Other common AEs with abemaciclib versus placebo, respectively, included fatigue (40.1% vs 31.7%), nausea (38.5% vs 19.9%), abdominal pain (29.1% vs 11.8%), anemia (28.4% vs 5.0%), vomiting (28.4% vs 11.8%), alopecia (26.6% vs 10.6%), decreased appetite (24.5% vs 9.3%), and leukopenia (20.8% vs 2.5%). Additionally, grade 2 creatinine increase was experienced by 52.9% of those in the abemaciclib arm versus 4.5% with placebo.
"We know now that treating patients with abemaciclib may induce a creatinine rise," said Di Leo. "This creatinine rise observed in patients treated with abemaciclib is not associated with any renal injury or impairment in the renal function."
Overall, 27.5% of patients in the abemaciclib arm experienced a serious AE versus 14.9% of those in the control arm. There were significantly more deaths from AEs in the abemaciclib arm (2.4%) versus placebo group (1.2%). Deaths in the investigational arm were attributed to lung infection (n = 3), embolism (n = 2), cerebral ischemia (n = 1), pneumonitis (n =1), and respiratory failure (n = 1). Additionally, venous thromboembolic events occurred in 4.9% of patients treated with abemaciclib versus 0.6% with placebo.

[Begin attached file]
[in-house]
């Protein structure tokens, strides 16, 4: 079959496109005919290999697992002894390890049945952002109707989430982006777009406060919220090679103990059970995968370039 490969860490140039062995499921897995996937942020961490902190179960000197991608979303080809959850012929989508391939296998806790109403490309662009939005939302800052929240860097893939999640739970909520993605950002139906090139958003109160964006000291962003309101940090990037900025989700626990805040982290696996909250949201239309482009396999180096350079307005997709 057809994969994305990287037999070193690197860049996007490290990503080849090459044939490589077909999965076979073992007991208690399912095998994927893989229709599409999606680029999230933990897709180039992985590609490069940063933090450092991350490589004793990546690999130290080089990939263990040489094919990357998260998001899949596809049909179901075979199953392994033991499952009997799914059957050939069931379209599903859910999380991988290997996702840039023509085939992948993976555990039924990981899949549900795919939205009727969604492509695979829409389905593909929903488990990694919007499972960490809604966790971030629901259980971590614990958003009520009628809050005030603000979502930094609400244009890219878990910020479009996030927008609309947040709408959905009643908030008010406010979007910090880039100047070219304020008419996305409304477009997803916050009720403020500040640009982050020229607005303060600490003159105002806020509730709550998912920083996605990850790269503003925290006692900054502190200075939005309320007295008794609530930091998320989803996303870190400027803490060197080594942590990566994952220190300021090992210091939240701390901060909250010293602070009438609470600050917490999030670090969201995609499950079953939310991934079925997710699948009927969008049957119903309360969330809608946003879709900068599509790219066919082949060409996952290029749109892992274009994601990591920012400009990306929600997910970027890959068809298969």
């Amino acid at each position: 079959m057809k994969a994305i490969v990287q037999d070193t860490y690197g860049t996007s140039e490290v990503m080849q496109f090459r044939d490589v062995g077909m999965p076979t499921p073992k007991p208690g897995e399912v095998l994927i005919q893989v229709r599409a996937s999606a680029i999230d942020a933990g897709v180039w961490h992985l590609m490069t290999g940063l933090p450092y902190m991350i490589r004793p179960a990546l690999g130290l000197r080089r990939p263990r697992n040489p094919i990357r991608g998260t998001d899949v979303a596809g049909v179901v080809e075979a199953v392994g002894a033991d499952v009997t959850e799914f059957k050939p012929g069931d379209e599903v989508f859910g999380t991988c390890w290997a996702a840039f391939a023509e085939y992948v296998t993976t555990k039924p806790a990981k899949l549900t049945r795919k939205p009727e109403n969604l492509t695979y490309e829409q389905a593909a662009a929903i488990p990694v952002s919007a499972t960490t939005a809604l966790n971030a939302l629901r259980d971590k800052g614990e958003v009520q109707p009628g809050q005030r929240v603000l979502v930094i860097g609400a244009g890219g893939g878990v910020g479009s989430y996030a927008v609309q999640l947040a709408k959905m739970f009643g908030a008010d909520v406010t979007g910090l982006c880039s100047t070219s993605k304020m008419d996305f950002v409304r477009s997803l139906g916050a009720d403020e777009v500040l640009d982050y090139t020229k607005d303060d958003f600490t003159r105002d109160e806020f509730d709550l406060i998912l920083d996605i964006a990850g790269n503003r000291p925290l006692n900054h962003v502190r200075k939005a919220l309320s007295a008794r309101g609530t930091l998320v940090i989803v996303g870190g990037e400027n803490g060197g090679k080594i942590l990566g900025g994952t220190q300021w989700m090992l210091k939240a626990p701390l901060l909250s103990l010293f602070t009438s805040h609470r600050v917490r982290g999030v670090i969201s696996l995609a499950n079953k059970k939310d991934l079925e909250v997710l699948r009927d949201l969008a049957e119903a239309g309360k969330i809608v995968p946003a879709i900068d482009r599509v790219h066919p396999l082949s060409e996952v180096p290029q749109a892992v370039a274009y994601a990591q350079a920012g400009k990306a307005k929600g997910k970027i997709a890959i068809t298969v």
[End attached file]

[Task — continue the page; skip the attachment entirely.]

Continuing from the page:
"Approximately 5% of patients had a venous thromboembolic event on this study, and I think we need further information on this when the study is finally published," noted Turner.
Abemaciclib is also being explored in the adjuvant setting, in the MONARCH-E trial. This phase III trial plans to enroll 3580 patients to receive adjuvant endocrine therapy with or without abemaciclib. The primary endpoint of the study is invasive disease-free survival, and results are not anticipated until 2027 (NCT03155997).
Di Leo A, Toi M, Campone M, et al. MONARCH 3: Abemaciclib as initial therapy for patients with HR+/HER2- advanced breast cancer. Presented at: 2017 ESMO Congress; Madrid, Spain; September 8-12, 2017. Abstract 236O_PR.